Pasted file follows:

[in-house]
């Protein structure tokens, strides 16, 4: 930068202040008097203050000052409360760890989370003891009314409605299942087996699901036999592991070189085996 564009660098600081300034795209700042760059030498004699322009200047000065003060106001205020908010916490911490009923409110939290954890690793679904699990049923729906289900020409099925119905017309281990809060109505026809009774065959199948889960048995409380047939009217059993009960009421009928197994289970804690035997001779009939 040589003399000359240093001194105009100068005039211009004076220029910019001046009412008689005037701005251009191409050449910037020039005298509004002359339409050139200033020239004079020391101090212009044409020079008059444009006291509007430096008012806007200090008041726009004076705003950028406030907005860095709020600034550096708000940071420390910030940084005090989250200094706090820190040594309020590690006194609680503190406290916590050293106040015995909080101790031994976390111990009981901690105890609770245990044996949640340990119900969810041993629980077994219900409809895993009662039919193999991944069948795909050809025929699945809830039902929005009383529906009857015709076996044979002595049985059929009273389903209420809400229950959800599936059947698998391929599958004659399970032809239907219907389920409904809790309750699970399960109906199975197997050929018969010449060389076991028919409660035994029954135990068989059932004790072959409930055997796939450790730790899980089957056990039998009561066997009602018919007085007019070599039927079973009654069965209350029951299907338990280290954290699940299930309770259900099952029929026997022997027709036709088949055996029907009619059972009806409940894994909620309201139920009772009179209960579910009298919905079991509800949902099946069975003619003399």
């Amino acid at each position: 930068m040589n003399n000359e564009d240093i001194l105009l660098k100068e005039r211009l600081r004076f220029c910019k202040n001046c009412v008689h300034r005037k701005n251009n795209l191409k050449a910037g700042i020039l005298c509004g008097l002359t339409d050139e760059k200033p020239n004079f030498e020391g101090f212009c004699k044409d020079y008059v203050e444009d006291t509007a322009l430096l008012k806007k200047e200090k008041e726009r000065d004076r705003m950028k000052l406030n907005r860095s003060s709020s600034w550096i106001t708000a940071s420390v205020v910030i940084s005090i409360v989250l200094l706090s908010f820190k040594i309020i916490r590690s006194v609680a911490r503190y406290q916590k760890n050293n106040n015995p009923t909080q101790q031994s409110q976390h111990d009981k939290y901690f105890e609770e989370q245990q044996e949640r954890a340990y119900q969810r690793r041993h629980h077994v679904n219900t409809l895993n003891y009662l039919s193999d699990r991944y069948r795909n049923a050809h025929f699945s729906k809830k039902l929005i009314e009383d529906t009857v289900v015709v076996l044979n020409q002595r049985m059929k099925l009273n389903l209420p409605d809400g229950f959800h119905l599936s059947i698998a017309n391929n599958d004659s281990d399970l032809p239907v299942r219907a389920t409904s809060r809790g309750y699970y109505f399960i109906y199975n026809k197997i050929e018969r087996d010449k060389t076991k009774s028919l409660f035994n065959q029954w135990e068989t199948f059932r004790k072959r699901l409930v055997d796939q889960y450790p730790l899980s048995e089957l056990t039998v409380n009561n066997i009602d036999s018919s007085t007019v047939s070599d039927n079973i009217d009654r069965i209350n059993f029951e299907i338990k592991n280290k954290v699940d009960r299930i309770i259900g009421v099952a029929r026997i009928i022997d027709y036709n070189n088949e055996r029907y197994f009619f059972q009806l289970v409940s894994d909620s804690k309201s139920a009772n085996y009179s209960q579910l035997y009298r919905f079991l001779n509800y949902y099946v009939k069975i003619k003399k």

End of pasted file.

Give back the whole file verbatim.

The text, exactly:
[in-house]
């Protein structure tokens, strides 16, 4: 930068202040008097203050000052409360760890989370003891009314409605299942087996699901036999592991070189085996 564009660098600081300034795209700042760059030498004699322009200047000065003060106001205020908010916490911490009923409110939290954890690793679904699990049923729906289900020409099925119905017309281990809060109505026809009774065959199948889960048995409380047939009217059993009960009421009928197994289970804690035997001779009939 040589003399000359240093001194105009100068005039211009004076220029910019001046009412008689005037701005251009191409050449910037020039005298509004002359339409050139200033020239004079020391101090212009044409020079008059444009006291509007430096008012806007200090008041726009004076705003950028406030907005860095709020600034550096708000940071420390910030940084005090989250200094706090820190040594309020590690006194609680503190406290916590050293106040015995909080101790031994976390111990009981901690105890609770245990044996949640340990119900969810041993629980077994219900409809895993009662039919193999991944069948795909050809025929699945809830039902929005009383529906009857015709076996044979002595049985059929009273389903209420809400229950959800599936059947698998391929599958004659399970032809239907219907389920409904809790309750699970399960109906199975197997050929018969010449060389076991028919409660035994029954135990068989059932004790072959409930055997796939450790730790899980089957056990039998009561066997009602018919007085007019070599039927079973009654069965209350029951299907338990280290954290699940299930309770259900099952029929026997022997027709036709088949055996029907009619059972009806409940894994909620309201139920009772009179209960579910009298919905079991509800949902099946069975003619003399």
């Amino acid at each position: 930068m040589n003399n000359e564009d240093i001194l105009l660098k100068e005039r211009l600081r004076f220029c910019k202040n001046c009412v008689h300034r005037k701005n251009n795209l191409k050449a910037g700042i020039l005298c509004g008097l002359t339409d050139e760059k200033p020239n004079f030498e020391g101090f212009c004699k044409d020079y008059v203050e444009d006291t509007a322009l430096l008012k806007k200047e200090k008041e726009r000065d004076r705003m950028k000052l406030n907005r860095s003060s709020s600034w550096i106001t708000a940071s420390v205020v910030i940084s005090i409360v989250l200094l706090s908010f820190k040594i309020i916490r590690s006194v609680a911490r503190y406290q916590k760890n050293n106040n015995p009923t909080q101790q031994s409110q976390h111990d009981k939290y901690f105890e609770e989370q245990q044996e949640r954890a340990y119900q969810r690793r041993h629980h077994v679904n219900t409809l895993n003891y009662l039919s193999d699990r991944y069948r795909n049923a050809h025929f699945s729906k809830k039902l929005i009314e009383d529906t009857v289900v015709v076996l044979n020409q002595r049985m059929k099925l009273n389903l209420p409605d809400g229950f959800h119905l599936s059947i698998a017309n391929n599958d004659s281990d399970l032809p239907v299942r219907a389920t409904s809060r809790g309750y699970y109505f399960i109906y199975n026809k197997i050929e018969r087996d010449k060389t076991k009774s028919l409660f035994n065959q029954w135990e068989t199948f059932r004790k072959r699901l409930v055997d796939q889960y450790p730790l899980s048995e089957l056990t039998v409380n009561n066997i009602d036999s018919s007085t007019v047939s070599d039927n079973i009217d009654r069965i209350n059993f029951e299907i338990k592991n280290k954290v699940d009960r299930i309770i259900g009421v099952a029929r026997i009928i022997d027709y036709n070189n088949e055996r029907y197994f009619f059972q009806l289970v409940s894994d909620s804690k309201s139920a009772n085996y009179s209960q579910l035997y009298r919905f079991l001779n509800y949902y099946v009939k069975i003619k003399k």